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Article
April 13, 1984

Second Opinion

Author Affiliations

Decatur, Ga

JAMA. 1984;251(14):1881. doi:10.1001/jama.1984.03340380063027
Abstract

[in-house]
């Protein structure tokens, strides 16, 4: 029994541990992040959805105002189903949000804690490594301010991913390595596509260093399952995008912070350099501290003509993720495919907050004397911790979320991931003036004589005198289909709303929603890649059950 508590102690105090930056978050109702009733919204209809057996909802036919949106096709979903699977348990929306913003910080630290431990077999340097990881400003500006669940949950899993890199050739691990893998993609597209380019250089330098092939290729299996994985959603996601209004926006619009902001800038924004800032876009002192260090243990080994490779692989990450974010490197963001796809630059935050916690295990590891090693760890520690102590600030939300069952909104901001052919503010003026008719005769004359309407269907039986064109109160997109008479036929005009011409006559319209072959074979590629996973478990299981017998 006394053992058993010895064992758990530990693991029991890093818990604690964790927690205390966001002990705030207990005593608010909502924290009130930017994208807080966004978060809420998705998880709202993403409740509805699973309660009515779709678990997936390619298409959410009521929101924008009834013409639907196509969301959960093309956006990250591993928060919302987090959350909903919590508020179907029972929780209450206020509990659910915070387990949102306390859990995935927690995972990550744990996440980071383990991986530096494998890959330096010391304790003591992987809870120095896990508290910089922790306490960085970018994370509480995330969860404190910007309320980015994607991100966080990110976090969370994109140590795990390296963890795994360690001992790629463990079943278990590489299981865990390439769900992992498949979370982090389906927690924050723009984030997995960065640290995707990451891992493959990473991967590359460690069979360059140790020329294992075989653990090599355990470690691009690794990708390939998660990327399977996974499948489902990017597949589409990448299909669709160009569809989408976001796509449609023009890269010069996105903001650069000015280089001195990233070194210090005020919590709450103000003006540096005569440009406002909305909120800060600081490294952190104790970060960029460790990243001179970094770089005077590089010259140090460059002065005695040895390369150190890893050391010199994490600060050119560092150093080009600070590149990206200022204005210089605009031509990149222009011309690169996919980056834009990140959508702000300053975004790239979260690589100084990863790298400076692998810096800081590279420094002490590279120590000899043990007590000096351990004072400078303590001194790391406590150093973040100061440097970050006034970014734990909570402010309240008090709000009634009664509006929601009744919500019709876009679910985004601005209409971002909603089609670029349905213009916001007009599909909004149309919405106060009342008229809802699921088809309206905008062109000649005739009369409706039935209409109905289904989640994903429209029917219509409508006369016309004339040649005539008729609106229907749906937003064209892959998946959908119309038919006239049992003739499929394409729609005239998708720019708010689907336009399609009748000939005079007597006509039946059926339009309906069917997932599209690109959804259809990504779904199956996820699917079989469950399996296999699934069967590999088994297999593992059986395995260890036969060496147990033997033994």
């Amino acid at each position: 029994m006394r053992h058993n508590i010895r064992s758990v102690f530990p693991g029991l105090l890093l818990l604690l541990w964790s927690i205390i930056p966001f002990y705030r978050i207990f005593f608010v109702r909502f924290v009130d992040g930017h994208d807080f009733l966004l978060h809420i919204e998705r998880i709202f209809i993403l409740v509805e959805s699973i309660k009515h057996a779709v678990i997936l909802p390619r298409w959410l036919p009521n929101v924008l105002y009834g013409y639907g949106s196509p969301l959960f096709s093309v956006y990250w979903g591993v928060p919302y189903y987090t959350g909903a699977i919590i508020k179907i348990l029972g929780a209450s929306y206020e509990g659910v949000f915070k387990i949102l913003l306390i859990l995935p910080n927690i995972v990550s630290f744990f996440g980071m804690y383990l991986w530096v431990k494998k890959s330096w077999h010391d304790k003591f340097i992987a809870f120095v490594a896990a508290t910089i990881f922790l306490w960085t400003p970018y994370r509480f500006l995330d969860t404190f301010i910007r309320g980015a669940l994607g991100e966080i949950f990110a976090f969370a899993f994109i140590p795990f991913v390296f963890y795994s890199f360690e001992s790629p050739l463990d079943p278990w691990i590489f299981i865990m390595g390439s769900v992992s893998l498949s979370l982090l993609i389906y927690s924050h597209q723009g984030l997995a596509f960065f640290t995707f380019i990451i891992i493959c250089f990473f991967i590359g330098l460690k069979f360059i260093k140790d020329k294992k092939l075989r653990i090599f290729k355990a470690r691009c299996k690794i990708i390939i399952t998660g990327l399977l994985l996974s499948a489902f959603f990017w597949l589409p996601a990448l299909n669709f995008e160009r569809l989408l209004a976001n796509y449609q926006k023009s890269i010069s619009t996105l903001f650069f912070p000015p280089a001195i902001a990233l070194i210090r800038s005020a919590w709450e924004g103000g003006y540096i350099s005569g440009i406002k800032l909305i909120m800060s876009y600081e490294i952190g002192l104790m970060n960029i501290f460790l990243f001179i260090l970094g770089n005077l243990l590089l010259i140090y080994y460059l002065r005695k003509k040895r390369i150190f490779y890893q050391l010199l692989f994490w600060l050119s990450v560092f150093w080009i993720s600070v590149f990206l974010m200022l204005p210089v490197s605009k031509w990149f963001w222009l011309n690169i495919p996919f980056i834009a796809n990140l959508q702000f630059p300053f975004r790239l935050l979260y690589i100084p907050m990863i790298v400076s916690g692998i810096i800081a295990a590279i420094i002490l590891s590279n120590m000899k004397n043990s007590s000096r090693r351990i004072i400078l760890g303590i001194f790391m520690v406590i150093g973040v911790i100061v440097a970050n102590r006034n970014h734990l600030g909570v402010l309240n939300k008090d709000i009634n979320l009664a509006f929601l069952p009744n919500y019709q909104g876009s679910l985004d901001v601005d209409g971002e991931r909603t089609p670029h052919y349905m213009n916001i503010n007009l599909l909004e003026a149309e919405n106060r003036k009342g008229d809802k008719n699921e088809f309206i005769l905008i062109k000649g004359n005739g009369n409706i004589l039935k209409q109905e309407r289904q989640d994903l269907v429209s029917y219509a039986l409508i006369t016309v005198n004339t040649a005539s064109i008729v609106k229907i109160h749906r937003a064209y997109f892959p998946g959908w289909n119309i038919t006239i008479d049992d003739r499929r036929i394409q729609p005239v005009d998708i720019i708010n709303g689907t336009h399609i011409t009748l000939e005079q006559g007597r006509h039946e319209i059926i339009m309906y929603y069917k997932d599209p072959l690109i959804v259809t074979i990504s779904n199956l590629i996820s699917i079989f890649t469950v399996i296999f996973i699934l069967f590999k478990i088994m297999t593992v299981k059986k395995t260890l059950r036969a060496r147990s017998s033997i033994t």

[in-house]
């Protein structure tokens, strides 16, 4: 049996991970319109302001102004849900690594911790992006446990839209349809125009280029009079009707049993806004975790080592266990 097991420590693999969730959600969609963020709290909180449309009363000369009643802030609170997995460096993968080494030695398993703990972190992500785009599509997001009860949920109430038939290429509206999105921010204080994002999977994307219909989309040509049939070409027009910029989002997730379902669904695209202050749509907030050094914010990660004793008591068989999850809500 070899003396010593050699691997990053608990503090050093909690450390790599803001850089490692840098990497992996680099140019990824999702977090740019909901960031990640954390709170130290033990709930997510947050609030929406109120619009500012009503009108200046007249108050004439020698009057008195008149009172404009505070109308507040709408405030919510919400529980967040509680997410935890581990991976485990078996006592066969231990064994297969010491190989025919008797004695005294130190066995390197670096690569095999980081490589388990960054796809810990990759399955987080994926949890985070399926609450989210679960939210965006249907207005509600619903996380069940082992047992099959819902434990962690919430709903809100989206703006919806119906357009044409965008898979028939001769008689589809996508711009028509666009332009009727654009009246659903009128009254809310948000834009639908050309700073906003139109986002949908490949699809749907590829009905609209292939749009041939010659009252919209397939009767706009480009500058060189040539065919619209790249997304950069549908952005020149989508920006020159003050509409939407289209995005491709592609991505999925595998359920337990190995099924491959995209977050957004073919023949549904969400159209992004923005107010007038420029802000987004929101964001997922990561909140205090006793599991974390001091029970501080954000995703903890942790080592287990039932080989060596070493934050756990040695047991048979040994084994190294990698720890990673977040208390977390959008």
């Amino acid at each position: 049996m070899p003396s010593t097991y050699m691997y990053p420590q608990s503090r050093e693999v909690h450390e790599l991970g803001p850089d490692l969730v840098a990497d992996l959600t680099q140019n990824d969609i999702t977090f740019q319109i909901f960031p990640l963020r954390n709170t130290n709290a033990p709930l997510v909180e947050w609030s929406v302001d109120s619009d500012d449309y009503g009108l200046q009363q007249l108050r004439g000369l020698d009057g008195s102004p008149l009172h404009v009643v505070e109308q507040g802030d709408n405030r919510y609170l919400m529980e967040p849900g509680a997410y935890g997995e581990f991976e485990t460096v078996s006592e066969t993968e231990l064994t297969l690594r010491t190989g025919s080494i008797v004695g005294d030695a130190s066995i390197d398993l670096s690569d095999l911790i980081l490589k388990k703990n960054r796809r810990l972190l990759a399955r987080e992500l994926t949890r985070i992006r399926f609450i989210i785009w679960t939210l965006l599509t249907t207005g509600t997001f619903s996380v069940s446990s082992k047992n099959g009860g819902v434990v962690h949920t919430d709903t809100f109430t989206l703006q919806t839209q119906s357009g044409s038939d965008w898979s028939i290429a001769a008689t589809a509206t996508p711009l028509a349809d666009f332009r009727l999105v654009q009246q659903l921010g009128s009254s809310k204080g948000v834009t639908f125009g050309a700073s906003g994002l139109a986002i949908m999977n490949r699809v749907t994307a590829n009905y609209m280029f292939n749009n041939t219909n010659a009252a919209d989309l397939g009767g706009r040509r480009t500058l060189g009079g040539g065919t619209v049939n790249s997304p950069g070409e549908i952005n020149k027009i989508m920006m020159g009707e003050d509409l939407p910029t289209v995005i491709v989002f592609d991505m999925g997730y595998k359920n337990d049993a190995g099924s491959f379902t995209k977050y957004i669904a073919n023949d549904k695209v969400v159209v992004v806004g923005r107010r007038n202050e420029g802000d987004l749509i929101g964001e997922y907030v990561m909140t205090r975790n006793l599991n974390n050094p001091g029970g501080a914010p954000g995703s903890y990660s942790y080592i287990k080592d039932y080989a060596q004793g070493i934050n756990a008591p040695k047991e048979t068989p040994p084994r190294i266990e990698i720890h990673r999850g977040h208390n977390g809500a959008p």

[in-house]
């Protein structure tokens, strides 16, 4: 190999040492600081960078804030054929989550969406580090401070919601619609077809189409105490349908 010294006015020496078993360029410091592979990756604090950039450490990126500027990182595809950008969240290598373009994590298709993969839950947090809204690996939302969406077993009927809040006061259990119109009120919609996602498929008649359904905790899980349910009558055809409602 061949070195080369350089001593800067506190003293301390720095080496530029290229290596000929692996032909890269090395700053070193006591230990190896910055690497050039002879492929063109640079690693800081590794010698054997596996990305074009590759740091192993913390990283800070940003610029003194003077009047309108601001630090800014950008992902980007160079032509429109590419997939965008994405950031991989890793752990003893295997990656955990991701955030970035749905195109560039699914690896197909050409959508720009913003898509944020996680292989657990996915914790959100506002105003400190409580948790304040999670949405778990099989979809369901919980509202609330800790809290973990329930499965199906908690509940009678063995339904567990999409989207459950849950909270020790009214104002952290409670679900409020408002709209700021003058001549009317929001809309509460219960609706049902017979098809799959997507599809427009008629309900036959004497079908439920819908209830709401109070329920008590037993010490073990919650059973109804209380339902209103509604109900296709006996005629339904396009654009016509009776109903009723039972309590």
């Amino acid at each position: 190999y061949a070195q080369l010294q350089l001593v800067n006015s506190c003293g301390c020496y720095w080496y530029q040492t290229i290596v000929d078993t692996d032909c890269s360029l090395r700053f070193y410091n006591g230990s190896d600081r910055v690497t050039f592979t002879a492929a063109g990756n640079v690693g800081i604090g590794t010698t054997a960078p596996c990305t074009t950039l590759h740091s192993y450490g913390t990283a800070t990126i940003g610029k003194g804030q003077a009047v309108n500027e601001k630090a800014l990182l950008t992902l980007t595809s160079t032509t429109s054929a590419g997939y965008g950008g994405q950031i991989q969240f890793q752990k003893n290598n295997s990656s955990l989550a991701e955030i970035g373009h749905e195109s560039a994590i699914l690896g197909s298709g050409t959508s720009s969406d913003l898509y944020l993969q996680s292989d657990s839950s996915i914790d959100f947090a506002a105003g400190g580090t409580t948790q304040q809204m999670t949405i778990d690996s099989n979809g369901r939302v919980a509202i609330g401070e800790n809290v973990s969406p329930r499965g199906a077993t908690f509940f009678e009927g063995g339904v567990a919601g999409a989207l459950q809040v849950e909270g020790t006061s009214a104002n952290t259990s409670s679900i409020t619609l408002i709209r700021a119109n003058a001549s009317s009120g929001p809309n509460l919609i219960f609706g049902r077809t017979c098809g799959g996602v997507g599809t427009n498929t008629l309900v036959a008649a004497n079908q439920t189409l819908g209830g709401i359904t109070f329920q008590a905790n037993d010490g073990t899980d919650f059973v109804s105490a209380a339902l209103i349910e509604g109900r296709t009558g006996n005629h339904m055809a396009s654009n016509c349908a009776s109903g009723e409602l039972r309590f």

Twenty years ago I was a medical resident. I remember one night I had seen three patients and none could be called interesting. Mr Thomas was my fourth patient. His chief complaint was weakness. He had little spontaneity, his face was expressionless, his eyelids drooped, and his voice was nasal. My fatigue began to give way to excitement. Mr Thomas was a very interesting patient. He answered yes to: Do you ever see double? Do you tire easily? Do you have trouble swallowing? Does food or water come back through your nose? Has your voice changed? Do your eyelids droop? Mr Thomas wasn't impressed with the astuteness of my questions. If anything he became more apathetic. I had to strain to hear and understand him. "Mr Thomas, I think I know what is wrong with you. I want to give you a small dose of medicine in the vein of

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